“We need to recognise that and have a fresh look at the fraud tools that we already have and new analytics and prevention tools.
“There are plenty of solutions providers out there that can make those available and merchants should be applying those to actually cover the gap that not doing SCA will create in our fraud prevention toolkit.
“It’s a travesty that, 14 years after we locked on fraud in the face-to-face arena, we’re only now focusing in, in earnest, on protecting and removing fraud from ecommerce, mobile and remote ecommerce transactions.
“So, it’s a real dilemma. The reality says we need to delay this, but we can’t just simply say ‘right, let’s delay, and almost do nothing until 14 September next year’, it’s a case of delay but really look at what we’re putting in place in the meantime, because this exposes us.”
“Sadly, the fraudsters are just loving what we’re doing at the moment.”
5: Working together to find a way
“As I have been saying for over a year, it’s time for the regulators to wake up and stop skirting around the issue of a collaborative approach to this, and diverting attention from this issue by placing the responsibility in the hands of UK Finance to put together this programme of work.
“Those sorts of bodies are no more capable of creating a collaborative environment than the individual organisations themselves (predominantly banks) and therefore the regulator has to use this delay period to find a way of promoting and sanctioning a much more collaborative environment to progress this issue.
“Together, we need to find a way of creating that ubiquitous solution that is easy to understand and use for the citizen/consumer. In line with that, we also need to focus on outcomes, not technical compliance.
“It’s about monitoring the readiness of the market, not just in the deployment of technical solutions but in the adoption of those solutions by the end consumer.”
And finally… is politics getting in the way of market-friendly decisions?
“We also have another opportunity that the EU has singularly failed to address in the past, which is to align pan-European compliance deadlines.When the UK’s FCA went for 14 March 2021, the EBA chose the particularly challenging date of 31 December, 2020, I fear that if they offer any further extension to the period of supervisory flexibility, they will perhaps delay it by six months, and therefore end up at 30 June, 2021. That would be an equally illogical date, given that we would be better off aligning across Europe.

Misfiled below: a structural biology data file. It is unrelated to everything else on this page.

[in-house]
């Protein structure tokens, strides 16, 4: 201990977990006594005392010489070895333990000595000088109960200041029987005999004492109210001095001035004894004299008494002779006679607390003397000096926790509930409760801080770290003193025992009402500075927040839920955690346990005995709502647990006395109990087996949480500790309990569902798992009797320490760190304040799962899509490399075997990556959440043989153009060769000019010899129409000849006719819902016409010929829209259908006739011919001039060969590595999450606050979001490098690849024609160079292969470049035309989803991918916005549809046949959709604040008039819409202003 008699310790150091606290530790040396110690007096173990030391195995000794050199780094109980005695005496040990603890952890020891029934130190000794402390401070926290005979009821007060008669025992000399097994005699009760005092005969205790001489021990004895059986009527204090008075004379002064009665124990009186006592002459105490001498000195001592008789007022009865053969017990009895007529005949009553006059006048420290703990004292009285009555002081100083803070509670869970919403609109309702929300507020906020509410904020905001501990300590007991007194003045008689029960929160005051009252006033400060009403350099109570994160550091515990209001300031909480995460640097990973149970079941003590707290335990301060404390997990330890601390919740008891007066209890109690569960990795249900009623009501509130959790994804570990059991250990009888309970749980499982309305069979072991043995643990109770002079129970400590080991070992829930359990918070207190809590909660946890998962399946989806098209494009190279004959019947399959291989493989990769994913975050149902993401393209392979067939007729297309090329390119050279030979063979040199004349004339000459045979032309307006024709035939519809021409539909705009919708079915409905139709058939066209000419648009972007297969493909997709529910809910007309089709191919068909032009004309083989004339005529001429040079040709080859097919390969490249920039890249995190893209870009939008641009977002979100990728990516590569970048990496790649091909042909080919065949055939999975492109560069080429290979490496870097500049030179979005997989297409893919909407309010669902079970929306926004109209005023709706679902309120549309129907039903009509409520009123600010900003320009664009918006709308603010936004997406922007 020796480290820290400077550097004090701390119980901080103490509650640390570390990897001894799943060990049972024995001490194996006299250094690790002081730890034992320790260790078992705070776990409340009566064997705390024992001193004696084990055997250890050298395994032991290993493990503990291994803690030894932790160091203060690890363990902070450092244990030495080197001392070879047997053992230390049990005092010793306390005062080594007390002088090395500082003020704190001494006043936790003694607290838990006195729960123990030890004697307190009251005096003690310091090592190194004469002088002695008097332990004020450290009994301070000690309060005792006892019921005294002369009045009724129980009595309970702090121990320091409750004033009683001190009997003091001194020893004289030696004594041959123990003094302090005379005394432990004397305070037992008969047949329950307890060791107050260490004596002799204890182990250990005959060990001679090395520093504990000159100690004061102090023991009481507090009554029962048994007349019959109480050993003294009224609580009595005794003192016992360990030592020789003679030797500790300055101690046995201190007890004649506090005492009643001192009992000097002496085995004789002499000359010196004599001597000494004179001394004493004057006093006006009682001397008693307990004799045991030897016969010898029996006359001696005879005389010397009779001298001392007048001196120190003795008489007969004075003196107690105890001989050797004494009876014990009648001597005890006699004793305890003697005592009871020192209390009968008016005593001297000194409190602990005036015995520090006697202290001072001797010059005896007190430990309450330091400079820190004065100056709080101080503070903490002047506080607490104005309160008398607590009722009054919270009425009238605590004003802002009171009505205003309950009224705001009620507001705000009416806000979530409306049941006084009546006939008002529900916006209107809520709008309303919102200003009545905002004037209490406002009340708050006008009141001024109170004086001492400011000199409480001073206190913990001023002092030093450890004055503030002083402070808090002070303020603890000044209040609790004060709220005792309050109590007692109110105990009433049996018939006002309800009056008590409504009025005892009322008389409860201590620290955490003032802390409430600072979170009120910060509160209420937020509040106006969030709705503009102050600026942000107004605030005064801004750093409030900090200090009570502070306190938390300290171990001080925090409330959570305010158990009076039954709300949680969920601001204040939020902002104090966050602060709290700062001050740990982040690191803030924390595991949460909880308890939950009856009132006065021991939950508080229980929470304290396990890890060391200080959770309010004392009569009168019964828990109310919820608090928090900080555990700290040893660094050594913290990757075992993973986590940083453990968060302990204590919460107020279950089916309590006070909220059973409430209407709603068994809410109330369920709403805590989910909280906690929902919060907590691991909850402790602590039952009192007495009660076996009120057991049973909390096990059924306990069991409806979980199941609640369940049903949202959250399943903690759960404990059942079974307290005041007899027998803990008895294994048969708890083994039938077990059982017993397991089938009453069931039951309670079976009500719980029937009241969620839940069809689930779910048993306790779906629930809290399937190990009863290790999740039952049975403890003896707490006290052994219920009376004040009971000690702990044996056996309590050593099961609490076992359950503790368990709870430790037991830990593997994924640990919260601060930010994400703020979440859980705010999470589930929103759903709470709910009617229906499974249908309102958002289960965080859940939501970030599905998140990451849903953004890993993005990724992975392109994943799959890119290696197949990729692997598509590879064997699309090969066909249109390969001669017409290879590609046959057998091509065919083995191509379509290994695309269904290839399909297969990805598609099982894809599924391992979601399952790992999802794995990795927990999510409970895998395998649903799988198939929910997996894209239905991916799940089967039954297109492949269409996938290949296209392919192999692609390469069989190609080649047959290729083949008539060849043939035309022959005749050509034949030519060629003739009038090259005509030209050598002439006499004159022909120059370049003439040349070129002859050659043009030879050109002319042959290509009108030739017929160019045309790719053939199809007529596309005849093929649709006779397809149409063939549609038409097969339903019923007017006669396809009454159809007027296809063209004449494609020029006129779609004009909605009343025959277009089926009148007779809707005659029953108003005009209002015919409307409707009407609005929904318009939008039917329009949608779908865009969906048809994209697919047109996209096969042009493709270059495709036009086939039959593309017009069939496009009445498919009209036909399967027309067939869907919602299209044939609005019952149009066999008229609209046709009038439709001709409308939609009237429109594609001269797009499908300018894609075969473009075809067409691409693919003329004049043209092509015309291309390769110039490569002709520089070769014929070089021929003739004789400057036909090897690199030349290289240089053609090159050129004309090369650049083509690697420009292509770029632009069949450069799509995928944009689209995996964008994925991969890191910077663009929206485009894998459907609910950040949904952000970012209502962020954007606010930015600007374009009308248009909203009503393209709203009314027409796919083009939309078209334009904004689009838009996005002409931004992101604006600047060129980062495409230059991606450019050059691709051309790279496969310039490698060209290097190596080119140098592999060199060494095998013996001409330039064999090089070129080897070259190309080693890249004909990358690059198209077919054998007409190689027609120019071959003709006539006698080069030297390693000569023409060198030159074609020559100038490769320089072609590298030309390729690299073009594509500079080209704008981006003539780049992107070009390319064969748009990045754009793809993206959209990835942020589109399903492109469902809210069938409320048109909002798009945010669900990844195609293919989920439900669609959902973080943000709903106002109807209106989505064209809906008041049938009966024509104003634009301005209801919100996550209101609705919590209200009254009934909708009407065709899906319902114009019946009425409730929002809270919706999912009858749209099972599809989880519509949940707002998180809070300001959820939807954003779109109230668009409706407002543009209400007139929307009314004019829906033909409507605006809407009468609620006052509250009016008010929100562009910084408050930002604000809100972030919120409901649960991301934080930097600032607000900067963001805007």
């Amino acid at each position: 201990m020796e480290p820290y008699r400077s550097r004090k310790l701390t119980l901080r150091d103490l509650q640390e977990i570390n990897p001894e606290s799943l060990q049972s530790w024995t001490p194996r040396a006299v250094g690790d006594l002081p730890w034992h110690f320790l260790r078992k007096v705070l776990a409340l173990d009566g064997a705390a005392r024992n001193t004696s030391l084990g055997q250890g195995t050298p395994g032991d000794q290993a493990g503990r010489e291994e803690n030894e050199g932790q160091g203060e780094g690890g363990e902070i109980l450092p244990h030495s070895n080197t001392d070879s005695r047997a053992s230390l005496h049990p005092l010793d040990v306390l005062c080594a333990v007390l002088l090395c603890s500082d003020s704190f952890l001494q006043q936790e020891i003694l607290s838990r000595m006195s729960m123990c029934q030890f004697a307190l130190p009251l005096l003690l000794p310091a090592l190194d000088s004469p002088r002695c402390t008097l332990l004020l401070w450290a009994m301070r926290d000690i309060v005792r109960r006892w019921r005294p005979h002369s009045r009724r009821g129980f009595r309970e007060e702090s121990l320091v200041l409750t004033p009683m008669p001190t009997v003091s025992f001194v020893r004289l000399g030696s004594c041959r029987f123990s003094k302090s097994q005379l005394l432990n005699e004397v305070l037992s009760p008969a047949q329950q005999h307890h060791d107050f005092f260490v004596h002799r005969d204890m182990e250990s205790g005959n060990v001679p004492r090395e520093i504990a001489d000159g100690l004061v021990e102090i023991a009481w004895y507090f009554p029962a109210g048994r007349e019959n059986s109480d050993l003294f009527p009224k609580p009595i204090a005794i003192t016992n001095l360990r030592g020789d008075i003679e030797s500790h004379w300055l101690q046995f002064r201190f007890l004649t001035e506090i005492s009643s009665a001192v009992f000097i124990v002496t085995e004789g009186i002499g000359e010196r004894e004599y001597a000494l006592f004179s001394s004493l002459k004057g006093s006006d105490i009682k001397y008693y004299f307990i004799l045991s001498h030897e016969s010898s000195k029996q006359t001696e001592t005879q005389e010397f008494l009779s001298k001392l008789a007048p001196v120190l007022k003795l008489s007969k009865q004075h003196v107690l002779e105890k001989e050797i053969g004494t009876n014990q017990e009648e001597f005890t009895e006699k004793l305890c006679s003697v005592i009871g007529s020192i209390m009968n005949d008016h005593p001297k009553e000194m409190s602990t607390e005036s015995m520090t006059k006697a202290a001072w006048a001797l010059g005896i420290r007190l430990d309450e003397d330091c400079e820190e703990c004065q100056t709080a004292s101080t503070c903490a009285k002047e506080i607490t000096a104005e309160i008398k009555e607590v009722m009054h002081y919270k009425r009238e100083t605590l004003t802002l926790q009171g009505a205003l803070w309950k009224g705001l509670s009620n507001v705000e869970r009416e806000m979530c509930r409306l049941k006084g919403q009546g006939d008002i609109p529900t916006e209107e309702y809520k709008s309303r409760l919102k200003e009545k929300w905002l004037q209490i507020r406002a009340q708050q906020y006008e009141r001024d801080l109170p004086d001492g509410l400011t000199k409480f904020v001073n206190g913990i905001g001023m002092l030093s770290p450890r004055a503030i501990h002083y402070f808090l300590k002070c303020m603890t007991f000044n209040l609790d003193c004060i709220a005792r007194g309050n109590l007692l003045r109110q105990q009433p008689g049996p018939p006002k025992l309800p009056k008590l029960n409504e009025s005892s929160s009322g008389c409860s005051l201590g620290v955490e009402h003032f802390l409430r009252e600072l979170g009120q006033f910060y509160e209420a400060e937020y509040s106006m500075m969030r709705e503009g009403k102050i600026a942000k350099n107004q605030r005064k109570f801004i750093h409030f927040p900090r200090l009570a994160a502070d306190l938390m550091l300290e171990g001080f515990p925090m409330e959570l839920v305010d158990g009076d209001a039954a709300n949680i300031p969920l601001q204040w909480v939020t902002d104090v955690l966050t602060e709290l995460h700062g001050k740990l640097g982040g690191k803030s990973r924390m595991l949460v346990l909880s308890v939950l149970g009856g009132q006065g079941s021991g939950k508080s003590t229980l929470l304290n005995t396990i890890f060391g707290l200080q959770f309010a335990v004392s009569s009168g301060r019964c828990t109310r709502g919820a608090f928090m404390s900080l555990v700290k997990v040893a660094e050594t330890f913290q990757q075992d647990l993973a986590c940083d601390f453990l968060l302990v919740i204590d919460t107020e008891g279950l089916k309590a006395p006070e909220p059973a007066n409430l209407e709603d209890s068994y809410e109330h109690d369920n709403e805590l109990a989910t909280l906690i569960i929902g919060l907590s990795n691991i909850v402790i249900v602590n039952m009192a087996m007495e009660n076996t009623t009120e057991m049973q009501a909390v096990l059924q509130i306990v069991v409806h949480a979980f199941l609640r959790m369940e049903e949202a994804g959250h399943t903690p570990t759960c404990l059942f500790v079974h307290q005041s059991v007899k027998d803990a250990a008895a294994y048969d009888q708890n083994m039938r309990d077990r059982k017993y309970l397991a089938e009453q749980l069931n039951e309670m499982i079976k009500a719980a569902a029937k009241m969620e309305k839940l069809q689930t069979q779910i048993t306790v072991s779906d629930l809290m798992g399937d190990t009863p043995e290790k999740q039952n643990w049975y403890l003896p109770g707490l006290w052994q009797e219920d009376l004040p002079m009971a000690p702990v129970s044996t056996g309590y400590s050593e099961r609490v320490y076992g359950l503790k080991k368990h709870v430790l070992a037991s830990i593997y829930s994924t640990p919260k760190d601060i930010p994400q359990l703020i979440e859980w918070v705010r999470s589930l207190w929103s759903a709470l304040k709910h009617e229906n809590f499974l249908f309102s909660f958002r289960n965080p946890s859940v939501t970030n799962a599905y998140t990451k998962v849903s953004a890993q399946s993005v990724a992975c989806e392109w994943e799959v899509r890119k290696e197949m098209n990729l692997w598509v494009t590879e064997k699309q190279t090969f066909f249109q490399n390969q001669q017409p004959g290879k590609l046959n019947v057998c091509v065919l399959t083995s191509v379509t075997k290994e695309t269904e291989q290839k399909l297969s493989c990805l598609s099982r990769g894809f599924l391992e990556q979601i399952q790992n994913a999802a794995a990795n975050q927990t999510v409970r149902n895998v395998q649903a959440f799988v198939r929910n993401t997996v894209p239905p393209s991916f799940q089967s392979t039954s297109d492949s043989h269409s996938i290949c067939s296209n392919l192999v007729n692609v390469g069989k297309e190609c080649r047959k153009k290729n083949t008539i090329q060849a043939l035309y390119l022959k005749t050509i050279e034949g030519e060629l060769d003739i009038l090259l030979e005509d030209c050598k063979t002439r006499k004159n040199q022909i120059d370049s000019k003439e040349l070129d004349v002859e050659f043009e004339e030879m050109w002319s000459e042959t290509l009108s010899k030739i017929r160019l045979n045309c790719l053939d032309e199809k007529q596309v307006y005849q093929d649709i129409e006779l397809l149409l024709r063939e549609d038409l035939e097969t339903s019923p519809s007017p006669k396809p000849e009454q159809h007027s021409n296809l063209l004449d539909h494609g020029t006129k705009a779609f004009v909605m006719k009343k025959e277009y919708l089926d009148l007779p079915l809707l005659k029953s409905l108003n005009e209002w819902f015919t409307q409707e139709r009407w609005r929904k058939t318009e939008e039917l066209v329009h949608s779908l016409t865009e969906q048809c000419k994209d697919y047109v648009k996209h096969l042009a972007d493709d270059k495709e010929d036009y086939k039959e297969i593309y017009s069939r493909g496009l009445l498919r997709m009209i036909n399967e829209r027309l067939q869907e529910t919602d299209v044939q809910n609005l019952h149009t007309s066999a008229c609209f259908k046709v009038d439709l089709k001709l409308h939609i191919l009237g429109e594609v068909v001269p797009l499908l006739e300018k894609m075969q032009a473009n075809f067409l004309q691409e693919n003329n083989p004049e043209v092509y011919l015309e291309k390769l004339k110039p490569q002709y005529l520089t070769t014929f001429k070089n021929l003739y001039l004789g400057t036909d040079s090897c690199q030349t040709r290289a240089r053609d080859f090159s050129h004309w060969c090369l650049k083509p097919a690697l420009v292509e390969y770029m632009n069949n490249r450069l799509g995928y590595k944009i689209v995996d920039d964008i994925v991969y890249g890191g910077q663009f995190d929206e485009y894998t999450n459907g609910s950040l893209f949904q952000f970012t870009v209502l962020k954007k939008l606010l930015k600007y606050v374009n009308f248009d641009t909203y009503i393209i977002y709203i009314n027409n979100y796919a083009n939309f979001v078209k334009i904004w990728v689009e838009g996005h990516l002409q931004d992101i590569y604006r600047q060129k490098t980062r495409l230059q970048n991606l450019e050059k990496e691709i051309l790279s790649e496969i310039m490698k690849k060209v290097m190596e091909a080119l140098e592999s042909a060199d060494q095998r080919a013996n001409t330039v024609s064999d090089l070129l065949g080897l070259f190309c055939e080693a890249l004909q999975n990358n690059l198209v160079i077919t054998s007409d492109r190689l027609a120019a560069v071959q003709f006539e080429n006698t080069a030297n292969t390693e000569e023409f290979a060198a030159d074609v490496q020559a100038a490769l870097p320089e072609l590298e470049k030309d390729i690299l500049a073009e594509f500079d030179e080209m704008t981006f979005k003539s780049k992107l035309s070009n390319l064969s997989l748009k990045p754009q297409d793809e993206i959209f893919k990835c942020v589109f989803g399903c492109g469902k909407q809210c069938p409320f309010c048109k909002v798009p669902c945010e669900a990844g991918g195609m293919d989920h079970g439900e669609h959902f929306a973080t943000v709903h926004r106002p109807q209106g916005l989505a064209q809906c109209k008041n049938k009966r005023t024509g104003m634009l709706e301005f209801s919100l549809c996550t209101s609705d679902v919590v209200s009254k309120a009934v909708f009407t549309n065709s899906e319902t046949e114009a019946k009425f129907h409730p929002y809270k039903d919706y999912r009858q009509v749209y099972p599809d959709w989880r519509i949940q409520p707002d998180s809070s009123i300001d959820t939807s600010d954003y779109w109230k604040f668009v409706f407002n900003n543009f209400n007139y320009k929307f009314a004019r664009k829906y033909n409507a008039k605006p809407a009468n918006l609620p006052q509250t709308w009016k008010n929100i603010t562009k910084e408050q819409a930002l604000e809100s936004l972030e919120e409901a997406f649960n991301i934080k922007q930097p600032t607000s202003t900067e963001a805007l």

“The EBA is either just trying to be a heavy-handed regulator and demonstrating that it is the organisation with the teeth and the controls with no empirical basis for its decisions and in denial of the facts and market reality.
“Or, it’s a case of, well, the UK has gone for a sensible 18-month delay, but we can’t be seen to do what the UK has done because of Brexit. I’m sure that such a political stance would be denied but, since there are no good reasons not to align dates, the true motivation will remain open to interpretation. I hope that the Commission will now hold the EBA to account.”
Death knell for cross-border trade?
“14 September, 2021 is my preferred date as it would be two years after the original enforcement date and so would focus people’s minds. If the EBA were to align with 14 September, it would give us a chance to all come together, whereas its current stance undermines the digital single market and cross-border trade in Europe for consumer payments because cross- border business between the UK and continental Europe is very difficult to prepare for and operate when you’ve got two different deadlines.
“Fundamentally, by giving the National Competent Authorities the ability to set their own deadlines and failing to recognise the impact COVID-19 has had, there is a continued risk to the overall wellbeing of the pan-European economy.” Copyright © 2020 Vendorcom, All rights reserved.